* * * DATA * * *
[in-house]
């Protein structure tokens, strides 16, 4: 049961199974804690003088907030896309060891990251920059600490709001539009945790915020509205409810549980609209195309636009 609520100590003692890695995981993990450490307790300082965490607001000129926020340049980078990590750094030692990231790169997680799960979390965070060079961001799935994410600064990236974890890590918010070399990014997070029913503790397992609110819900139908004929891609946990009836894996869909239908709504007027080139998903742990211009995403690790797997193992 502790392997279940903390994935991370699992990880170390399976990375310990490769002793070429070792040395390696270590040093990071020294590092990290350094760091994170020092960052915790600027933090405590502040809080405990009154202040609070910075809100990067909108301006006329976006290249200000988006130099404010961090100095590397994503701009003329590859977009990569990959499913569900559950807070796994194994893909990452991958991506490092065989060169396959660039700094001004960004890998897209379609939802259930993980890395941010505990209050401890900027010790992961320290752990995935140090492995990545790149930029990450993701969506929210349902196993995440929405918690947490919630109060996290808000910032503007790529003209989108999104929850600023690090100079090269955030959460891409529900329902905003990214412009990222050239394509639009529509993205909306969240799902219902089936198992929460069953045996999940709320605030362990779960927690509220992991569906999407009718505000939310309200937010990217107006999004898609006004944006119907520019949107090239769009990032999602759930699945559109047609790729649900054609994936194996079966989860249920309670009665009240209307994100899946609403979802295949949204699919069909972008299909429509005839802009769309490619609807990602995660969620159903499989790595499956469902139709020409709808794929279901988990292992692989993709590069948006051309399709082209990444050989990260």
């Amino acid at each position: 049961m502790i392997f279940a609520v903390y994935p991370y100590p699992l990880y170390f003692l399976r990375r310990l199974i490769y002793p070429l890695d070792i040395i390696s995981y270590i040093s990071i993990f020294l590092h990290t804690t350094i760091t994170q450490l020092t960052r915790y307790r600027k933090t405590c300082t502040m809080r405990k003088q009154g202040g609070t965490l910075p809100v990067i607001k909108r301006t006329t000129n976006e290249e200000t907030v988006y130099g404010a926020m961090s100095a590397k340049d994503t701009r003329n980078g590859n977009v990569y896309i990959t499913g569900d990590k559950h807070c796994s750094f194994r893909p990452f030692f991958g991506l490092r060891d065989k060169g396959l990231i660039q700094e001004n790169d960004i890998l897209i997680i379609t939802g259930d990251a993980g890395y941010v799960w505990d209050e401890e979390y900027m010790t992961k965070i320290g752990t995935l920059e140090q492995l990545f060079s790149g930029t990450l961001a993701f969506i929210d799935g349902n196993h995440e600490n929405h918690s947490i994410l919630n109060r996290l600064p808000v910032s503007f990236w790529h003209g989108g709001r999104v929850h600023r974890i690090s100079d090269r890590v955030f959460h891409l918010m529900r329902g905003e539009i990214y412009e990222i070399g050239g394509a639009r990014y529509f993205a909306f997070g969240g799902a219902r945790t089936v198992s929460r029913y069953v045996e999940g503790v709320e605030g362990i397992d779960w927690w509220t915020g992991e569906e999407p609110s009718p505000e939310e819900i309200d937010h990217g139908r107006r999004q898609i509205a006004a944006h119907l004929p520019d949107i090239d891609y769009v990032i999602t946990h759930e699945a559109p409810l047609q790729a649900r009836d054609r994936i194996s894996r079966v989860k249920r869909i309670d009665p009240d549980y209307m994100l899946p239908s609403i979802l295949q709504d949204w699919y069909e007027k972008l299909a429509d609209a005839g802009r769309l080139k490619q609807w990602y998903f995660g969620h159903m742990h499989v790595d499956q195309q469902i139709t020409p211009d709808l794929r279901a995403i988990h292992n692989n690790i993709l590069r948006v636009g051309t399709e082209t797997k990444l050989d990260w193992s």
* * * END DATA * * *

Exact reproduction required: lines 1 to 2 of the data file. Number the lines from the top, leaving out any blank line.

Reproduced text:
[in-house]
């Protein structure tokens, strides 16, 4: 049961199974804690003088907030896309060891990251920059600490709001539009945790915020509205409810549980609209195309636009 609520100590003692890695995981993990450490307790300082965490607001000129926020340049980078990590750094030692990231790169997680799960979390965070060079961001799935994410600064990236974890890590918010070399990014997070029913503790397992609110819900139908004929891609946990009836894996869909239908709504007027080139998903742990211009995403690790797997193992 502790392997279940903390994935991370699992990880170390399976990375310990490769002793070429070792040395390696270590040093990071020294590092990290350094760091994170020092960052915790600027933090405590502040809080405990009154202040609070910075809100990067909108301006006329976006290249200000988006130099404010961090100095590397994503701009003329590859977009990569990959499913569900559950807070796994194994893909990452991958991506490092065989060169396959660039700094001004960004890998897209379609939802259930993980890395941010505990209050401890900027010790992961320290752990995935140090492995990545790149930029990450993701969506929210349902196993995440929405918690947490919630109060996290808000910032503007790529003209989108999104929850600023690090100079090269955030959460891409529900329902905003990214412009990222050239394509639009529509993205909306969240799902219902089936198992929460069953045996999940709320605030362990779960927690509220992991569906999407009718505000939310309200937010990217107006999004898609006004944006119907520019949107090239769009990032999602759930699945559109047609790729649900054609994936194996079966989860249920309670009665009240209307994100899946609403979802295949949204699919069909972008299909429509005839802009769309490619609807990602995660969620159903499989790595499956469902139709020409709808794929279901988990292992692989993709590069948006051309399709082209990444050989990260």